Spring is well and truly underway, and the signs of new life are noticeable all around us. Out there in our wetlands, wildlife is making the most of the quiet atmosphere. Our centres may be closed, but as they usually do this time of year, birds and wildlife are throwing themselves into forming their pair bonds ready to bring their young into the world.
From elaborated dancing and unusual poses, remarkable song and flamboyant plumage, bird courtship is very noticeable and can be enchanting to watch.
It’s something you might have noticed from home as the smaller songbirds show off their song range to impress the ladies. Robin, wren, blackbird and song thrush all sing their hearts out in order to maintain their breeding territories. The commonest garden courtship you might see is the male wood pigeon, puffing up his breast feathers in order to impress his female.
Not sure which song you’re hearing? Practise your ID skills with our guide to bird calls.
Why birds and wildlife use courtship rituals
Wildlife courtship rituals are an essential part of the breeding season; their main purpose is to help different species attract a compatible mate. Courtship rituals in wildlife and birds are also a great indicator of the health of the wetlands habitats themselves; different species require a mosaic of different habitats and conditions for a successful breeding season. Without wetlands, many of our species would not have a setting for their dazzling displays or be able to raise the vulnerable offspring who result from it.
40% of species live and breed in wetlands, which is why protecting wetlands is crucial if we want to restore our fragile biodiversity.
Wildlife displays you might see in wetlands
Species: Great crested grebe
Courtship ritual: the weed dance
It’s hard not to be enchanted by the great crested grebes’ courtship dance. In spring, the birds face one another (sporting striking orange and black plumage) then flick their heads from side to side, bob in unison, and swim low and slowly towards each other in the water.
The most elaborate part of their courtship ritual is the ‘weed dance’, which takes place just before the pair begin to build a nest together. As part of this dance, both birds dive into the water to collect weeds, before returning to the surface holding the weeds in their bills.
They then rise vertically out of the water, paddling furiously to hold their position belly-to-belly – it’s a remarkable display of stamina and grace.
Fun fact: Great crested grebe chicks often hitch a ride on their parents’ backs after they are born.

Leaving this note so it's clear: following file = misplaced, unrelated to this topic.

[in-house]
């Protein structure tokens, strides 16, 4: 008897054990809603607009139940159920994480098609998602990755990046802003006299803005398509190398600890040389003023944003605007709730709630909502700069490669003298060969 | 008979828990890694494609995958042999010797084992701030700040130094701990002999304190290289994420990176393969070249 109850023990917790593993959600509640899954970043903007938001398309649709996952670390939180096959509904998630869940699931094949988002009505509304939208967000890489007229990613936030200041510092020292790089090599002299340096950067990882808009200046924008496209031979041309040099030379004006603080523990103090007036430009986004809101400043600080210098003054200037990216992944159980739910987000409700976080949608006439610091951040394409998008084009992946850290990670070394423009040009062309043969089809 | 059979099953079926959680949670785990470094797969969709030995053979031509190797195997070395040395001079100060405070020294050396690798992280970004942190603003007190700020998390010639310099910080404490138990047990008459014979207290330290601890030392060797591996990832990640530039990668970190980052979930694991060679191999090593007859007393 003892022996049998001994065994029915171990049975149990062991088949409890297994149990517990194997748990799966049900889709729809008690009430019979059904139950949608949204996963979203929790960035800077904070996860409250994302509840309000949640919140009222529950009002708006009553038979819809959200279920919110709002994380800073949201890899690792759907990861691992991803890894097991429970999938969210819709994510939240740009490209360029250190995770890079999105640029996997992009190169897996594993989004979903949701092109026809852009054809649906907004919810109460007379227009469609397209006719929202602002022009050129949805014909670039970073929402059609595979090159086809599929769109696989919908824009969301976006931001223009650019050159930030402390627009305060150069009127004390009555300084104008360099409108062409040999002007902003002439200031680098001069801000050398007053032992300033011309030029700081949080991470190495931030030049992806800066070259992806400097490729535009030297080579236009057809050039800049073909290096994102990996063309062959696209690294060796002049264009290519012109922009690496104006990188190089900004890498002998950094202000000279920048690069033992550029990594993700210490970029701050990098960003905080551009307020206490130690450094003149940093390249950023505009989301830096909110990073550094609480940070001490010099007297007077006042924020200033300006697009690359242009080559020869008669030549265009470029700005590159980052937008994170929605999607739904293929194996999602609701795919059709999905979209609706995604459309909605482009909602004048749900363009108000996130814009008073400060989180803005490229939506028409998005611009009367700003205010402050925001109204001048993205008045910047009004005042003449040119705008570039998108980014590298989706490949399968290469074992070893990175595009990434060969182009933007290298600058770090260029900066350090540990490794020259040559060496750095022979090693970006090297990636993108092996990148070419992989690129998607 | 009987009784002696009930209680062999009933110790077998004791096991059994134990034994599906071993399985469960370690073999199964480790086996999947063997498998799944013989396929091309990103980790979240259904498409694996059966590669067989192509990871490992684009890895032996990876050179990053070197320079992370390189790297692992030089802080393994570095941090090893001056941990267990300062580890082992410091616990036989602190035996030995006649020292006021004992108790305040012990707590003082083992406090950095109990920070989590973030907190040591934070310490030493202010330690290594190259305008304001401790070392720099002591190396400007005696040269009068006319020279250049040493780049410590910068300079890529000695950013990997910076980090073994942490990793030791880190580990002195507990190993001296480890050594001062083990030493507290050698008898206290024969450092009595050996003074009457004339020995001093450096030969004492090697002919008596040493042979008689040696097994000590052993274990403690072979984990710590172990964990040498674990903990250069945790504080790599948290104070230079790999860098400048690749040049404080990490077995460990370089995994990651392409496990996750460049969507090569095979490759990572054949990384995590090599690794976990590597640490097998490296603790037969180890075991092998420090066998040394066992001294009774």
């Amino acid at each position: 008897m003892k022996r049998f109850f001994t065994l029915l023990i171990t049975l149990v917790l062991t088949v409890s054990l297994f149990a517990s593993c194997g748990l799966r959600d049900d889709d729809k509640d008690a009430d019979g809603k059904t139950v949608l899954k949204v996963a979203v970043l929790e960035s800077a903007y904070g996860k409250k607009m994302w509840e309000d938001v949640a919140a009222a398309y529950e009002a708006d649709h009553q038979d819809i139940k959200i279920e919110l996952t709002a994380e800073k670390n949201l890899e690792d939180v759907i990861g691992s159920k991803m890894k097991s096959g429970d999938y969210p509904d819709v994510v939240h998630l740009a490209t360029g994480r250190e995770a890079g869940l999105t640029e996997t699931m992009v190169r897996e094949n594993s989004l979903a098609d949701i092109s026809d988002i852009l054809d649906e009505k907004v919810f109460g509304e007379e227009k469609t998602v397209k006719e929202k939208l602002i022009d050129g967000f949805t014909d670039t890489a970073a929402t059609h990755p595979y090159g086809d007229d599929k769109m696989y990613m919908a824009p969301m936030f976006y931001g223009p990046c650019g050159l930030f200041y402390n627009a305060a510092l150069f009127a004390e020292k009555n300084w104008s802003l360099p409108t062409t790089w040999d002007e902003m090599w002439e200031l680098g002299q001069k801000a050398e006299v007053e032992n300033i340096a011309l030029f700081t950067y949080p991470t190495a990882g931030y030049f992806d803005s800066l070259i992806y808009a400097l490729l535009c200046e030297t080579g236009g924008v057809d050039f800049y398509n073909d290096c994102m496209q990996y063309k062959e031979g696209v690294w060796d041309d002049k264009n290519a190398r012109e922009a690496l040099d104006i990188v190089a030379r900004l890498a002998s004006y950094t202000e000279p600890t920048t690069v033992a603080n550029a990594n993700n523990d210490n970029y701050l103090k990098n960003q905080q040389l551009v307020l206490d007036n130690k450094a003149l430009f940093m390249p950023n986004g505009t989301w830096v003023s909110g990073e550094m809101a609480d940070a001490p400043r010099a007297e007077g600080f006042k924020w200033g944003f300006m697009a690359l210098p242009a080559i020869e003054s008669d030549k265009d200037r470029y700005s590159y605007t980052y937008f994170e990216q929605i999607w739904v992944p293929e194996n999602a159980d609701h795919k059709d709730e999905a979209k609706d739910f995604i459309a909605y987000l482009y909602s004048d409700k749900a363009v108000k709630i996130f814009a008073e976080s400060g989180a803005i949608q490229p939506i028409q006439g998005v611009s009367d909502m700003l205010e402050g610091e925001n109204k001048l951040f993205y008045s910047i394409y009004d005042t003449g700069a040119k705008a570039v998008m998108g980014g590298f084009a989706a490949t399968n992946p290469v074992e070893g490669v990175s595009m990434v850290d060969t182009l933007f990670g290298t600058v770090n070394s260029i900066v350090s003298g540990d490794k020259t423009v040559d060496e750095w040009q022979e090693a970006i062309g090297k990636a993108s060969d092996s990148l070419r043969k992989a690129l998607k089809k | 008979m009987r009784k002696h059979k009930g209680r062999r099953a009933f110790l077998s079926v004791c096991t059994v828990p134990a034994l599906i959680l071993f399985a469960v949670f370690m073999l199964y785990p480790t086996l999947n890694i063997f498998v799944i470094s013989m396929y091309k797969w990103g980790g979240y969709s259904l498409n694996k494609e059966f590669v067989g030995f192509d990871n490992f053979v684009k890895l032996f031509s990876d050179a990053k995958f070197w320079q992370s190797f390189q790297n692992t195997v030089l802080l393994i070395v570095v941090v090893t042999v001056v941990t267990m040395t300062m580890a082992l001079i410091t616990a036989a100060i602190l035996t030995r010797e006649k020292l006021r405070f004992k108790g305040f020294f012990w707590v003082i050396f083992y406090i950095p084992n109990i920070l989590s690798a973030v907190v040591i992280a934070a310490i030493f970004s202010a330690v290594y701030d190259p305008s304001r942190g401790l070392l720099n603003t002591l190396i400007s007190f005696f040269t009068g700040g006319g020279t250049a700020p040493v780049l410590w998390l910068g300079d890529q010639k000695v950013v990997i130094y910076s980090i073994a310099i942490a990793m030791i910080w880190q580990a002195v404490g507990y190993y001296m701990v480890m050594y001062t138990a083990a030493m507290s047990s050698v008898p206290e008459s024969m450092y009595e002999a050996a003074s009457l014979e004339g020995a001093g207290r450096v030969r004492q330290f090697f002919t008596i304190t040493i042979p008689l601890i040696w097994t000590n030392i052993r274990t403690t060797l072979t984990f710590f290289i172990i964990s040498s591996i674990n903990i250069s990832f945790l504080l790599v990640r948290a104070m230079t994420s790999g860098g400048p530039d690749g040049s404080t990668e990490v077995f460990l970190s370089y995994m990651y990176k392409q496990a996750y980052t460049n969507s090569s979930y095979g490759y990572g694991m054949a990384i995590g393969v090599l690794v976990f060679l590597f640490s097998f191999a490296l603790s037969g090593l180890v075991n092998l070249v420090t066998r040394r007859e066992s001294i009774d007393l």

When to see it: March - May
Where to see it: WWT Slimbridge, Caste Espie, Arundel, Llanelli, London, Washington
Courtship ritual: winging it
Redshank - not far behind the oystercatchers in terms of how loud they call. These wary waders get their name from their bright, orange-red legs. Hopefully after all this effort they will be rewarded with successfully hatched chicks running around the pools in a few weeks' time. pic.twitter.com/OxqxKxiyPk— WWT Welney (@WWTWelney) April 29, 2020
Across our wetland sites right now we are seeing migratory wading birds like redshank, avocet, and little ringed plover displaying, calling and making a show of their feathered finery. The redshank is an elegant wading bird with bright orange legs, and the male uses these to great effect as he shows them off while fanning his wings at the female and calling loudly.
Saltmarshes are essential for redshank to perform their pair bonding displays and nest, and the loss of much of this habitat has contributed to a decline in this species. The saltmarshes on WWT reserves are protected areas and managed to give wading birds the best chance of breeding success.
When to see it: March – May
Where to see it: All of our sites
Species: Common crane
Courtship ritual: the long, tall dance
Cranes are elegant performers; their long, thin legs and necks give them balance and poise as their courtship dance begins each spring.
The dance sees a pair face one another, stretch and flap their wings, then jump into the air like ballerinas – uttering loud croaking calls as they do. They’ll then bow low and repeat the performance. Sometimes, the courting birds will even throw sticks or tufts of grass to impress their mate. Seeing cranes dance is something that was impossible in the UK until fairly recently, as they were extinct. But thanks to a pioneering reintroduction programme, you can now see the UK’s tallest bird back in our wetlands.